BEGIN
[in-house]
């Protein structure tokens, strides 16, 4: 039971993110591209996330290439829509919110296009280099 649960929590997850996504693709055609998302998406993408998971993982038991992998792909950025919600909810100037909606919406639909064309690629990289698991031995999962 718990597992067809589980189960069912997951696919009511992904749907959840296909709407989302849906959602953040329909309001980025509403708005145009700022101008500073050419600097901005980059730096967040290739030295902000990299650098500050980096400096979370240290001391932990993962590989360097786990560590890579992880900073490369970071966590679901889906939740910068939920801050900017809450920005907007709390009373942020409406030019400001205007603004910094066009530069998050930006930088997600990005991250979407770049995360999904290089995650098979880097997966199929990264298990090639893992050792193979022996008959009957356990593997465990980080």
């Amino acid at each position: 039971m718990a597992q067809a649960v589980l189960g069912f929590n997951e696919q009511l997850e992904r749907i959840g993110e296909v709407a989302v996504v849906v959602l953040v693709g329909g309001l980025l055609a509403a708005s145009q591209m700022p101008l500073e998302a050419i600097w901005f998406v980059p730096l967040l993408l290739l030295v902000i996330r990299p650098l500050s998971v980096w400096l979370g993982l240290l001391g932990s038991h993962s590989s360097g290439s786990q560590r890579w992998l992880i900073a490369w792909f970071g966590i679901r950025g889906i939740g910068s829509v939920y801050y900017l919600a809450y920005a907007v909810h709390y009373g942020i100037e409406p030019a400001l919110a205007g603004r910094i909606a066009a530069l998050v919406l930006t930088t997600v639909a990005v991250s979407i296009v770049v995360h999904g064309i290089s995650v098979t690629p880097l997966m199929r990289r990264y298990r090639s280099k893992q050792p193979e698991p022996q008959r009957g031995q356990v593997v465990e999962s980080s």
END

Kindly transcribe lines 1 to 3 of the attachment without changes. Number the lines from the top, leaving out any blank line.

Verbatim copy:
[in-house]
């Protein structure tokens, strides 16, 4: 039971993110591209996330290439829509919110296009280099 649960929590997850996504693709055609998302998406993408998971993982038991992998792909950025919600909810100037909606919406639909064309690629990289698991031995999962 718990597992067809589980189960069912997951696919009511992904749907959840296909709407989302849906959602953040329909309001980025509403708005145009700022101008500073050419600097901005980059730096967040290739030295902000990299650098500050980096400096979370240290001391932990993962590989360097786990560590890579992880900073490369970071966590679901889906939740910068939920801050900017809450920005907007709390009373942020409406030019400001205007603004910094066009530069998050930006930088997600990005991250979407770049995360999904290089995650098979880097997966199929990264298990090639893992050792193979022996008959009957356990593997465990980080």
């Amino acid at each position: 039971m718990a597992q067809a649960v589980l189960g069912f929590n997951e696919q009511l997850e992904r749907i959840g993110e296909v709407a989302v996504v849906v959602l953040v693709g329909g309001l980025l055609a509403a708005s145009q591209m700022p101008l500073e998302a050419i600097w901005f998406v980059p730096l967040l993408l290739l030295v902000i996330r990299p650098l500050s998971v980096w400096l979370g993982l240290l001391g932990s038991h993962s590989s360097g290439s786990q560590r890579w992998l992880i900073a490369w792909f970071g966590i679901r950025g889906i939740g910068s829509v939920y801050y900017l919600a809450y920005a907007v909810h709390y009373g942020i100037e409406p030019a400001l919110a205007g603004r910094i909606a066009a530069l998050v919406l930006t930088t997600v639909a990005v991250s979407i296009v770049v995360h999904g064309i290089s995650v098979t690629p880097l997966m199929r990289r990264y298990r090639s280099k893992q050792p193979e698991p022996q008959r009957g031995q356990v593997v465990e999962s980080s």